“The attacks against Pope Francis are directed against a model of Church”
An interview with Father General in Catalonia
During his visit to Spain, in the Catalan region, Father Arturo Sosa gave a long interview to the weekly magazine of information and religious culture Catalunya Cristiana.
After a general presentation of the Superior General, journalists Jaime Aymar and Rosa María Jané Chueca underlined the range of subjects that Fr. Sosa was able to discuss with them. They describe him as an accessible man close to the people, who takes into account both lay people and members of the religious order in his vision of the future of the Society of Jesus. According to him, the core of the Jesuits’ message today is based on reconciliation and justice.
A fair part of the discussion focused on secularization, on the freedom it can bring compared to a Church of Christendom. Father General also revisited the expression “the audacity of the improbable and the impossible”, a theme that inspired the last General Congregation during which he was elected as the head of the Jesuits. He also underlined the central place prayer has in his life, in his way of living his service. He mentioned the call to prayer that he addressed to the whole Society at a time when the Jesuits are involved in a process of choosing apostolic preferences for the years to come.
The title of the article comes from a short part of the interview in which Fr. Sosa talks about the Jesuits’ relationship with the Pope, especially with Pope Francis. “Attacks on the Pope are launched against a model of Church,” we read. The General asserts that there is an organized campaign against Pope Francis. It comes, according to him, from groups that see the Church as an institution that possesses and defends untouchable dogmas and principles. The vision of the Church of Pope Francis, inherited from Vatican II, is that of a Church at the heart of the world, carrying a faith that must respond to the changing conditions of a humanity on the move. The Pope’s “Church model” is based on his pastoral experience in the peripheries of Latin American society. The Jesuits support this approach based on the discernment of situations, those of people and those of the world.
The interview is available in its entirety, in its original Spanish version, by clicking here
Towards the best formation for the new generations of Jesuits
Fr. Mark Ravizza, new General Counselor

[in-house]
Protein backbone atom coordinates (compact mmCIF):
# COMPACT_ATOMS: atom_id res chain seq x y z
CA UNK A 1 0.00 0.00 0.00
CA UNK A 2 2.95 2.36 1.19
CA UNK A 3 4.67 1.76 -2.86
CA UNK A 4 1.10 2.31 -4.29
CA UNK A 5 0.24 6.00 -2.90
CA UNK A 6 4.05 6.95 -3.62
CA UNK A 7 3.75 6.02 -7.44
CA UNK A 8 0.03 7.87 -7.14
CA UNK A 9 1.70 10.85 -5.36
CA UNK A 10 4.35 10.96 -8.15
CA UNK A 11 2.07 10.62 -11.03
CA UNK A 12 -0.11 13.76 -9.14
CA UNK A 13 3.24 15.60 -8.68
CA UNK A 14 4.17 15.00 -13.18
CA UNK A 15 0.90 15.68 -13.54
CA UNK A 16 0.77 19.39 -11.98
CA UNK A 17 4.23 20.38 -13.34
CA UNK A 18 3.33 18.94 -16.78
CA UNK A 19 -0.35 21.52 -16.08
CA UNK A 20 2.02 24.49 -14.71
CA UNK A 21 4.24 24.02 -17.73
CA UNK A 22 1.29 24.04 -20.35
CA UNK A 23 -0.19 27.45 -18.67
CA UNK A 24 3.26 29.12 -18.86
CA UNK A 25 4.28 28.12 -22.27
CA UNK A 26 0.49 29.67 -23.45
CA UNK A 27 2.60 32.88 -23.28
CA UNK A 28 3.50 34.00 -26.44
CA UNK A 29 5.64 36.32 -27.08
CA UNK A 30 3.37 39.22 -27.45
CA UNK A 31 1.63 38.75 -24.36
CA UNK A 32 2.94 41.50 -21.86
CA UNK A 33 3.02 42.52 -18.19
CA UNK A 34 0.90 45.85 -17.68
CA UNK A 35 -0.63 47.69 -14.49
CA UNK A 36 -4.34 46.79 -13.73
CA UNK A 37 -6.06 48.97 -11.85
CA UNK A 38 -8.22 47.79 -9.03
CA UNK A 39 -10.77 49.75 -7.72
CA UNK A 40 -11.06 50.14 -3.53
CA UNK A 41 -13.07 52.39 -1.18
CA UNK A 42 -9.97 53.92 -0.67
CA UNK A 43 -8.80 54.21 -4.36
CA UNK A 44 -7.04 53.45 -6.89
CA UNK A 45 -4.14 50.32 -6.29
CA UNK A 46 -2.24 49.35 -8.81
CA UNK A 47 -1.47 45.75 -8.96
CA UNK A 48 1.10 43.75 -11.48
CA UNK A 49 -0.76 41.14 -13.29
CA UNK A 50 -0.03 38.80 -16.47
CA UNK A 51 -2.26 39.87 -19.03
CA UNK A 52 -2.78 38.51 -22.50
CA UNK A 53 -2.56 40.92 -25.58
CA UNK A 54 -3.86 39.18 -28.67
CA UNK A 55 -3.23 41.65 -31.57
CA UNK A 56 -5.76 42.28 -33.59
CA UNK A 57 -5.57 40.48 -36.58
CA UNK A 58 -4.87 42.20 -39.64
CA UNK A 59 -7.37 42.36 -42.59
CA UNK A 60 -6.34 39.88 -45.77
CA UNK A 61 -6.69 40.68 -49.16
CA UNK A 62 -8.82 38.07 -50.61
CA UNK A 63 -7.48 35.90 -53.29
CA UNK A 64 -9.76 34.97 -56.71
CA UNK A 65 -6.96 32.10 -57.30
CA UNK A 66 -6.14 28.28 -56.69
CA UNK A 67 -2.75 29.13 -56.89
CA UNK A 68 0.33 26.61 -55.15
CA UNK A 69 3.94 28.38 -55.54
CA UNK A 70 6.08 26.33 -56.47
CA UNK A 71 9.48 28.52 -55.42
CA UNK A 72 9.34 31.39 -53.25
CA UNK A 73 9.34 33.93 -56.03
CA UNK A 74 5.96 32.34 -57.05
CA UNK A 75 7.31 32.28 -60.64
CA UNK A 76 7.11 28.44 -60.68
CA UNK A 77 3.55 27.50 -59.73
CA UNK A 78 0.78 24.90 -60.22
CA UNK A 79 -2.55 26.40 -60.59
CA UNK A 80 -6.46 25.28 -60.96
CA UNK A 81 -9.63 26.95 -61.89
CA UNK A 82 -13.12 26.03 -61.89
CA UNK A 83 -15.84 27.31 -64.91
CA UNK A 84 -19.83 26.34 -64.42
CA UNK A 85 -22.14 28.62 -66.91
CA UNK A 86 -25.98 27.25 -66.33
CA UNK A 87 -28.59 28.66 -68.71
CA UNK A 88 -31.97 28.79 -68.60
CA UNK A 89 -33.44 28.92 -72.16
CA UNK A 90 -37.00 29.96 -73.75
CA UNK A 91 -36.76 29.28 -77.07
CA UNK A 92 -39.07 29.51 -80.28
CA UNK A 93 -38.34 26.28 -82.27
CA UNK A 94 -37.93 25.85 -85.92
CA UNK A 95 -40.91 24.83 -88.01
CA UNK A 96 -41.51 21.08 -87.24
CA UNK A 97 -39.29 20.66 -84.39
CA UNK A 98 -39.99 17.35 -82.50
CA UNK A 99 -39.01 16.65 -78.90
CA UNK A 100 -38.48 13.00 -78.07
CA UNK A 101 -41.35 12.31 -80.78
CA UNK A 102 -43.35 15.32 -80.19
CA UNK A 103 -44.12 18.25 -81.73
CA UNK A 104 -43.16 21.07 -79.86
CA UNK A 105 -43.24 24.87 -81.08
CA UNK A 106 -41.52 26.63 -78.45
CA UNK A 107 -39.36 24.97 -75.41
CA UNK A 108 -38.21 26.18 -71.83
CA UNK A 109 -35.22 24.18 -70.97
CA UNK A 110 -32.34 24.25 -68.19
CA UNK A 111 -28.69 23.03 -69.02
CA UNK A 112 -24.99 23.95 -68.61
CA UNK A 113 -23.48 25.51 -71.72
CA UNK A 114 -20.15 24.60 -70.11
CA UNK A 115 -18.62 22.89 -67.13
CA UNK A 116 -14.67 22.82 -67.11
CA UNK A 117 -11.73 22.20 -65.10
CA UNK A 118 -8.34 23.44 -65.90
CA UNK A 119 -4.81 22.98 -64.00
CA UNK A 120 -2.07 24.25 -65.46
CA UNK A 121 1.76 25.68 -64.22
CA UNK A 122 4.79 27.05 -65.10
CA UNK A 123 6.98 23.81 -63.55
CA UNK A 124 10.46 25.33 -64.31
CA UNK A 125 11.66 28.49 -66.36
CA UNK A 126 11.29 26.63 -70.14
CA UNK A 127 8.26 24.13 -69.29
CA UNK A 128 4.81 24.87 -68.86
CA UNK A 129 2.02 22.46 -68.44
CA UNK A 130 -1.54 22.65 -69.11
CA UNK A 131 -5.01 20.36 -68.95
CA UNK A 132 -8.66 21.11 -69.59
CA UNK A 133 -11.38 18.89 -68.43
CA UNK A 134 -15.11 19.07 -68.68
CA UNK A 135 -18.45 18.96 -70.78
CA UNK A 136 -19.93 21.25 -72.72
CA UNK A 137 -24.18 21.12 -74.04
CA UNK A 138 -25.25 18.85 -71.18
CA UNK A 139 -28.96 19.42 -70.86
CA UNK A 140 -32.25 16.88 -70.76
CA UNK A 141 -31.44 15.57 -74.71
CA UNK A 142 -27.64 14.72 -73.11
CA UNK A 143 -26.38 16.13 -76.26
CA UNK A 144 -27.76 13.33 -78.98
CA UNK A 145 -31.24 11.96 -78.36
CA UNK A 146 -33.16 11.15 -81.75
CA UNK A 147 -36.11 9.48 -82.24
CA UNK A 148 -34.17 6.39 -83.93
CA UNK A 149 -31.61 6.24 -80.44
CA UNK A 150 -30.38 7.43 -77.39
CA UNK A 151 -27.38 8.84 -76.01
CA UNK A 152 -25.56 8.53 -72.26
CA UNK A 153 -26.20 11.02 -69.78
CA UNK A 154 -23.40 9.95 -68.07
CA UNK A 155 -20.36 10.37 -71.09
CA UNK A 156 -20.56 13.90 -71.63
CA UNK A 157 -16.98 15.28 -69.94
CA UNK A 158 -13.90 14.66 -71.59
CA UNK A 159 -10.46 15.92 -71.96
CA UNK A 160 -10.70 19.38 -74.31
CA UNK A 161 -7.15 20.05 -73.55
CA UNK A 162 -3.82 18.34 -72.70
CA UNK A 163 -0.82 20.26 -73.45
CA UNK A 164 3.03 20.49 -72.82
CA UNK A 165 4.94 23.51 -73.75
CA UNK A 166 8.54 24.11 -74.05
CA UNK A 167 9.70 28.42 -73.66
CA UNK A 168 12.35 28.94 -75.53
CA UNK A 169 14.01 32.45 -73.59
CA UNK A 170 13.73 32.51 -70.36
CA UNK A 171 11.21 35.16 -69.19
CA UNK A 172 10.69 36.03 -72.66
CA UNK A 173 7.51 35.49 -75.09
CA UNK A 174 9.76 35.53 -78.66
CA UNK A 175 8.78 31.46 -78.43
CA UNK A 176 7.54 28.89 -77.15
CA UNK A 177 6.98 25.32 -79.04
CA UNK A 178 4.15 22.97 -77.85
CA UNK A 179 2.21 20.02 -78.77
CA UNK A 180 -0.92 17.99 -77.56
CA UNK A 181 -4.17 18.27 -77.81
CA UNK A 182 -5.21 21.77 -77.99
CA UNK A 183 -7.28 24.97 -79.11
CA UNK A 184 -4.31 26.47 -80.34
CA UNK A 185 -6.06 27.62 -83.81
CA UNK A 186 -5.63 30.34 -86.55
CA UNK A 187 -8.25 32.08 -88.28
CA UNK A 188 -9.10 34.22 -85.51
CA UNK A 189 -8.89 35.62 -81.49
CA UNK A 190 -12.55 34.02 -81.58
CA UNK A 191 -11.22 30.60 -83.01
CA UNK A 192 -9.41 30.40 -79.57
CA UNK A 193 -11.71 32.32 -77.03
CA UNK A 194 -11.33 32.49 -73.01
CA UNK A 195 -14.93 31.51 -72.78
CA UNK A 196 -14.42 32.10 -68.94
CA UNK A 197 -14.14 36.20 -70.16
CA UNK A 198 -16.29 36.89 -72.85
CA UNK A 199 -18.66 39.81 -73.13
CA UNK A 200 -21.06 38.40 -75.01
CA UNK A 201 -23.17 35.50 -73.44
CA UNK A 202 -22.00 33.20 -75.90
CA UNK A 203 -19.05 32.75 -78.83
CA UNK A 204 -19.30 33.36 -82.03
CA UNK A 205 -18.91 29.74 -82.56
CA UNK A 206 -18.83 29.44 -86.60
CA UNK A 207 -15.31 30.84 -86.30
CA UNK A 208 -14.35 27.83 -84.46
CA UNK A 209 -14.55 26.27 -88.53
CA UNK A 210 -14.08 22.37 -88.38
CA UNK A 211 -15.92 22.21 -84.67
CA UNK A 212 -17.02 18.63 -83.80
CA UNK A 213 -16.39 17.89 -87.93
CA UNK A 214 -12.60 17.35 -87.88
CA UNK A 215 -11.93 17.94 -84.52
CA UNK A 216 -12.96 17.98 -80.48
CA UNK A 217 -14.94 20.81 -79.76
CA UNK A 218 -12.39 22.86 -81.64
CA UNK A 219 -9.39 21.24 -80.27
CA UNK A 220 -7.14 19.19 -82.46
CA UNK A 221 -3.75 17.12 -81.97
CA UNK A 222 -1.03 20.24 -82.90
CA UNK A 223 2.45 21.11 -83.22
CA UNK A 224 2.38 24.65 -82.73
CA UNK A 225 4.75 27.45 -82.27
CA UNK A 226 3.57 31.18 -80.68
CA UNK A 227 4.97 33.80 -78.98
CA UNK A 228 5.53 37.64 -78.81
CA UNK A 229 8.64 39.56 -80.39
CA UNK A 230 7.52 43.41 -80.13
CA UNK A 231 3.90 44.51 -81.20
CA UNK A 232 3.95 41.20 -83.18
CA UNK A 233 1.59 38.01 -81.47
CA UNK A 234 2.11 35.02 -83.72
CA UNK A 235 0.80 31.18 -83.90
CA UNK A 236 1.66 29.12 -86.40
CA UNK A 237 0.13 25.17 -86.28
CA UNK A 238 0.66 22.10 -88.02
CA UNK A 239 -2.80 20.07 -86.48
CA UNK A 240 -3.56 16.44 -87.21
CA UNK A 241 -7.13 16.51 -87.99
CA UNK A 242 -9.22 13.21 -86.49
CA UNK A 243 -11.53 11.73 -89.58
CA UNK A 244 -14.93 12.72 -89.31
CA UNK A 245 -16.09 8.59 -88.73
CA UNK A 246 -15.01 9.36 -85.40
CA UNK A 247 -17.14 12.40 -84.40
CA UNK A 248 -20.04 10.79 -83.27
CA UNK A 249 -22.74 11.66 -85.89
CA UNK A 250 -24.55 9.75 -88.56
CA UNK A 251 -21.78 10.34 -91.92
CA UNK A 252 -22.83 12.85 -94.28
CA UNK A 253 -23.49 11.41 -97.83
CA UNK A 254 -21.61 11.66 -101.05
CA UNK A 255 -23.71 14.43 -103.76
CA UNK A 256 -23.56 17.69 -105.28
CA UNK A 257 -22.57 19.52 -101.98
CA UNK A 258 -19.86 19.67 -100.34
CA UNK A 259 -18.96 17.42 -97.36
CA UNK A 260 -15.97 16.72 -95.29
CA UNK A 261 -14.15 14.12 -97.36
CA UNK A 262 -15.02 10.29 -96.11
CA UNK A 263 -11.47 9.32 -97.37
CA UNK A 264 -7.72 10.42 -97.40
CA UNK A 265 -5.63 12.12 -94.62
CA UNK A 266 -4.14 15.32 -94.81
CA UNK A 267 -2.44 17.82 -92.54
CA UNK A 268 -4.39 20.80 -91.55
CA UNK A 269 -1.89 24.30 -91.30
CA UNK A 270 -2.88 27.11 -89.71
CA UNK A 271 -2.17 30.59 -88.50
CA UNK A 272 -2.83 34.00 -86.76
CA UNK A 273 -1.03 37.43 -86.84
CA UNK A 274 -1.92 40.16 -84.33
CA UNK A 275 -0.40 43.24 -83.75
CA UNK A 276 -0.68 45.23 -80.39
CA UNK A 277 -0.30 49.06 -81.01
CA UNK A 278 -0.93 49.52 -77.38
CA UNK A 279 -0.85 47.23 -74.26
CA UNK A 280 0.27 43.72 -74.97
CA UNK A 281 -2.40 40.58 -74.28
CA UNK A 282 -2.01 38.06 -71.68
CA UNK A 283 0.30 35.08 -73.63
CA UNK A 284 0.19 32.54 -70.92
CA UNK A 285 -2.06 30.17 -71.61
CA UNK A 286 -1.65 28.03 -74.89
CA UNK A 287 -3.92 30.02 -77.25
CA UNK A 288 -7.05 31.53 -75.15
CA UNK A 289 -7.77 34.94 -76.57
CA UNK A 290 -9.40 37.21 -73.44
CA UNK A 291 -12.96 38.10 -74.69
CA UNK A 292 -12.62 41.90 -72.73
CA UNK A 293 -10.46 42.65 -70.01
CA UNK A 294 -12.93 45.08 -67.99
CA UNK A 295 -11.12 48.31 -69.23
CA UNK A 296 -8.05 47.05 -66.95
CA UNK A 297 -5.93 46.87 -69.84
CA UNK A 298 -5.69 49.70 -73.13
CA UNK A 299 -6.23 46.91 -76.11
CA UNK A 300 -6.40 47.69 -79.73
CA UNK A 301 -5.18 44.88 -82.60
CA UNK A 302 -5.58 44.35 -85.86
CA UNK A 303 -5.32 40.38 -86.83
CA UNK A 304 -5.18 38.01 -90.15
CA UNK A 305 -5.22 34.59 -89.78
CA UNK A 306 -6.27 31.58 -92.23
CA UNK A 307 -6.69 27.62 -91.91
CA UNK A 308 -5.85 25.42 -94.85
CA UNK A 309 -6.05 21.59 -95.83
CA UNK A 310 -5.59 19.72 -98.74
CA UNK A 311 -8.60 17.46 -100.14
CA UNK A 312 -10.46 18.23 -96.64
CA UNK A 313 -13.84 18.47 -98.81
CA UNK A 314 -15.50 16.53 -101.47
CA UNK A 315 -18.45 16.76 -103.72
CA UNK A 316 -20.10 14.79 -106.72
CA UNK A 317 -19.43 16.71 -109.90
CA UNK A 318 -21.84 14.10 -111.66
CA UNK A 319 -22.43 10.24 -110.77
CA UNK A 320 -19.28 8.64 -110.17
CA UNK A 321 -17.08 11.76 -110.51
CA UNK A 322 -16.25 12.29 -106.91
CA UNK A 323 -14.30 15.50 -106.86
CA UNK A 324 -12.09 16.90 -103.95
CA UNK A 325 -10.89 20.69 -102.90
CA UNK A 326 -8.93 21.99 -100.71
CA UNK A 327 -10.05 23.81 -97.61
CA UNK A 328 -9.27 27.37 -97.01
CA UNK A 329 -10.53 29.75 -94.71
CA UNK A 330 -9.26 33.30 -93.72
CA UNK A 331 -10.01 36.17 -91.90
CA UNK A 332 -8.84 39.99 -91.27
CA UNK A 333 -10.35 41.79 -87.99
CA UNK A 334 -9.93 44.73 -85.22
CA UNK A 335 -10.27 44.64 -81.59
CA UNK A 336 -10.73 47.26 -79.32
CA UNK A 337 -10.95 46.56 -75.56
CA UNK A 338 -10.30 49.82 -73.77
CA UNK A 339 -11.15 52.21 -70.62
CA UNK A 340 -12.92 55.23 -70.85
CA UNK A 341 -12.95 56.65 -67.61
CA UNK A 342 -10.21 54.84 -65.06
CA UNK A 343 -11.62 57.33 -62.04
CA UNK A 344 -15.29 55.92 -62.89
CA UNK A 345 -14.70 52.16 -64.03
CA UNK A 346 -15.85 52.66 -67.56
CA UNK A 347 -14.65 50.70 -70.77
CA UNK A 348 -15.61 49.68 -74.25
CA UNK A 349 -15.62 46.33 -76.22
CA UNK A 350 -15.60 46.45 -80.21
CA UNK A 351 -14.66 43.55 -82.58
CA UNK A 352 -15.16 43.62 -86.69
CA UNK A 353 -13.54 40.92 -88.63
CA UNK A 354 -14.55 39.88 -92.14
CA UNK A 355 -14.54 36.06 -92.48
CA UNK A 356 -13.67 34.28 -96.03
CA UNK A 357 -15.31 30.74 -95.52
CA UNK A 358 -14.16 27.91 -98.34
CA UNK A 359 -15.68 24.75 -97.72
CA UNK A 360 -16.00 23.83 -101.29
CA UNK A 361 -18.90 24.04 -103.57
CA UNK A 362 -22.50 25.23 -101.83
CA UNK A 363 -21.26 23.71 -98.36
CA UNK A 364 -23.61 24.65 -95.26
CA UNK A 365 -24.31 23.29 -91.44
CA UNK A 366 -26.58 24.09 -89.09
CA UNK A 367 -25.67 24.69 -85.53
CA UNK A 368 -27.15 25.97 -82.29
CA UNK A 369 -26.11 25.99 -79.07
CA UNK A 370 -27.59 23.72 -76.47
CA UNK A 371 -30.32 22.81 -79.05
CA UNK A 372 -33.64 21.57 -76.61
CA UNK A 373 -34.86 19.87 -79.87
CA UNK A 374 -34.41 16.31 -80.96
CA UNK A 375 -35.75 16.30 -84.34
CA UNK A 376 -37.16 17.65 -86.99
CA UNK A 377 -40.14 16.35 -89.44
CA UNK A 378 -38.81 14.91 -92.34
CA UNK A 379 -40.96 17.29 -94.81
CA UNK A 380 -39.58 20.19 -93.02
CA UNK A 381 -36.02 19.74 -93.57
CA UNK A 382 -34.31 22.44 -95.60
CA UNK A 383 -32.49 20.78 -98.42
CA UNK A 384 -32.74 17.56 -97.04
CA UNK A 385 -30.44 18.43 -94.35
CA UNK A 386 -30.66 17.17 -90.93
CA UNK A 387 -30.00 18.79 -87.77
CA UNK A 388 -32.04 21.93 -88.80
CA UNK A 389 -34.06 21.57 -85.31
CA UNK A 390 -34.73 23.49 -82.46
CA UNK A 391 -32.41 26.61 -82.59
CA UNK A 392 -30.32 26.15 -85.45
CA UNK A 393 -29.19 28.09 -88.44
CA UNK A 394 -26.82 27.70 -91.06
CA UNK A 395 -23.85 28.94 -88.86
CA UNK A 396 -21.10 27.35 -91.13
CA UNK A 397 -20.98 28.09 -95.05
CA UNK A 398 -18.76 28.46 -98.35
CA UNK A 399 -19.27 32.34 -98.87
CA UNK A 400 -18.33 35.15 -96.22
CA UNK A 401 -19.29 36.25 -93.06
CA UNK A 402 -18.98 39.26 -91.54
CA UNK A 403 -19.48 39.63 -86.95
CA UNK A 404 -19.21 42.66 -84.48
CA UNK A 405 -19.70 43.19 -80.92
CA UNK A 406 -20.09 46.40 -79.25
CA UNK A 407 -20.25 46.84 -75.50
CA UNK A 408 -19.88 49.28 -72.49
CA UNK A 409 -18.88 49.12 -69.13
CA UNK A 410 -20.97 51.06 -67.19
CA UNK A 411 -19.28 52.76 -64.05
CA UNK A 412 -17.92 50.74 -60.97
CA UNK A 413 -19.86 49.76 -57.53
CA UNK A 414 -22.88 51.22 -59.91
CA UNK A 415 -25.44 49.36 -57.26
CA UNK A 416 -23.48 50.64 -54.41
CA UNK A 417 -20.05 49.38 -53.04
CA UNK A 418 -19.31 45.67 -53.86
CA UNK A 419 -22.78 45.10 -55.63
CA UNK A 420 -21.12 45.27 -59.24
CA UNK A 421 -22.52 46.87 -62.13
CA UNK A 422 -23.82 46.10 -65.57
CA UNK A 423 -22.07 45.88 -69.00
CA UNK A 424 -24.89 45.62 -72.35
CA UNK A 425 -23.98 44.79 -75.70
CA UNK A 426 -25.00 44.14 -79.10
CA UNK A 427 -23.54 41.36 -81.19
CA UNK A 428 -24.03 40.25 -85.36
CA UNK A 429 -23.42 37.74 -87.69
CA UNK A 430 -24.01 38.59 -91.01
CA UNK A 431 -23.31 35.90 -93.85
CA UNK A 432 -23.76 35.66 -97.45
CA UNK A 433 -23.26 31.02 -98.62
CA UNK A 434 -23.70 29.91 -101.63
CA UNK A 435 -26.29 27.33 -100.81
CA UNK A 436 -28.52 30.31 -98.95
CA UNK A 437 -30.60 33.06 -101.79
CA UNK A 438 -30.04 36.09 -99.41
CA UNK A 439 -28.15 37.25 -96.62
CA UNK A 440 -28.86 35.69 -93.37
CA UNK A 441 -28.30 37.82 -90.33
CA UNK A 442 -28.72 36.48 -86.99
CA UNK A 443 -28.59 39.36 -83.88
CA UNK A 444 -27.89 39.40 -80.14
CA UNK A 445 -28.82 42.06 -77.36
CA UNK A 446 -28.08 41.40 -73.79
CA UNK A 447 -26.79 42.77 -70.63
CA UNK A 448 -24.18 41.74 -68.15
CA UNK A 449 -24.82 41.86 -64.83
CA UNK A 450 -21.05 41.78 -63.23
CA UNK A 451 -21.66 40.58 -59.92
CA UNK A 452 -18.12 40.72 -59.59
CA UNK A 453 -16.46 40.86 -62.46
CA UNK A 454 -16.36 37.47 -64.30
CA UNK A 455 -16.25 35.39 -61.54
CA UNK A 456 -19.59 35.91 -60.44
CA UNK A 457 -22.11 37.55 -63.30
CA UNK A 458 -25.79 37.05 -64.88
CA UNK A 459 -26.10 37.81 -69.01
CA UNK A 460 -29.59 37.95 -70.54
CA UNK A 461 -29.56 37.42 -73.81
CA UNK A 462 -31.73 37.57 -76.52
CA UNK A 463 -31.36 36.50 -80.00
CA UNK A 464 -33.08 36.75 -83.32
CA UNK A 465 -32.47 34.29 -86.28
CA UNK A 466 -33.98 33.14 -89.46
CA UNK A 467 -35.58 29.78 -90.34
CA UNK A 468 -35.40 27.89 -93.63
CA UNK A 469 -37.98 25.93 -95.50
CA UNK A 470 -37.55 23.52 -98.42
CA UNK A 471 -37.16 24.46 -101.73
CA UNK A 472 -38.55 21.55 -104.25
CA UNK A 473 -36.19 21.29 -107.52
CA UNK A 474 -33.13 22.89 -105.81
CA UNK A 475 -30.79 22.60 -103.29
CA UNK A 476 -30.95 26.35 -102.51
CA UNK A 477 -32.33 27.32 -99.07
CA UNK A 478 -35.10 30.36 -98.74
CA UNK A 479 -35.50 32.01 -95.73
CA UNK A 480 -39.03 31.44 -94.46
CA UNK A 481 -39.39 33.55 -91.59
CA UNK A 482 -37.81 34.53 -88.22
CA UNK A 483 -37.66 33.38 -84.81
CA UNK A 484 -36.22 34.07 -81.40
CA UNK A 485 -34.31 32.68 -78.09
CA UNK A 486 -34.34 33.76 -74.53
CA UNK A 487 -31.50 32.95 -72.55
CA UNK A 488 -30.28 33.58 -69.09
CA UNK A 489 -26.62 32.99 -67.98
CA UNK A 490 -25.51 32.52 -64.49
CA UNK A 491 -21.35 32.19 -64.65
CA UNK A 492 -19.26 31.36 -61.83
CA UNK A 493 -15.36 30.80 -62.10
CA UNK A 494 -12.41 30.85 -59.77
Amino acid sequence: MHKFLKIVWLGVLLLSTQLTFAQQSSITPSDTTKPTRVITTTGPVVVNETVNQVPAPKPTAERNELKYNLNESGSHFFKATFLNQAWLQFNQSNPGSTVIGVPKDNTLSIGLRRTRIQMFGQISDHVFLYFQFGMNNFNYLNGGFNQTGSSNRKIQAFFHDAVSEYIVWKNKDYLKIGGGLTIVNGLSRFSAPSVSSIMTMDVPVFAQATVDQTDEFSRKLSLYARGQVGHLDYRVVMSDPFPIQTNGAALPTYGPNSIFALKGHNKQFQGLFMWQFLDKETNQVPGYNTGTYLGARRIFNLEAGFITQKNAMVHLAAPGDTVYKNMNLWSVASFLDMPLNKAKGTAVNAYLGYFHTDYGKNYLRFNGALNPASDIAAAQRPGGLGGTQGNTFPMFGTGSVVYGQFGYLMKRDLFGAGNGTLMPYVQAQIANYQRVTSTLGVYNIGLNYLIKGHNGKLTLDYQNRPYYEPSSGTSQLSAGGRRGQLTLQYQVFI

Father Mark Ravizza, originally from the USA-West Province, is among the newcomers, this fall, at the General Curia. We invited him to talk about his experience, his responsibilities and his hopes.
1. Mark Ravizza, Father General has chosen you to be one of his General Counselors. What brought you to the General Curia? What are your responsibilities?
What brings me to the Curia is mission. First in the sense, that this is where the Society has missioned me to be. Looking back, I suspect that two of the leading factors may have been: first the work that I had been doing on a renewal of formation in the Conference of Canada and the United States and, second, my involvement during General Congregation 36. Whatever the reasons this particular assignment came as a great surprise to me. However, the grace of being called and missioned is fundamental to who we are as Jesuits.
The second sense in which mission brings me to the Curia is that I am here to support our shared project for the whole Society of Jesus. As a General Counselor, my primary area of responsibility will be formation, but really, the heart of the job is to serve Father General, and to help him, in whatever way I can, to implement both his vision and the mission that emerged with renewed vigor from GC 36. In the little time I have been at the Curia, I have been consoled to see the spirit of prayer, discernment and collegiality that Father General wants to instill in his Council.
2. Tell us briefly about the project you have been involved with during the past few years. How might it help you for your new assignment or mission?
Before coming to Rome, I had the opportunity to help the Conference of Canada and the US imagine new ways to renew and revise its formation, especially in First Studies. The project began as a response to Fr. Nicolás’ Letter on The Intellectual Formation of Scholastics and Brothers. However, it drew additional inspiration from the provincials of Canada and the US who independently had been feeling a need to explore if there were ways that we could update parts of our formation.
I can perhaps best give a sense of the project by sharing some of its major aspirations. The goal is to integrate studies more thoroughly with lived experience and apostolic activity, to live closer to the poor, and to develop interdisciplinary programs that give men the skills they need to more effectively lead institutions, and better serve the contemporary mission of the Society as articulated in our recent documents. There is, of course, and an unwavering commitment to preserve the philosophical and theological rigor of our studies, but also the hope to integrate these courses more holistically into the spiritual, apostolic and communal dimensions of Jesuit formation.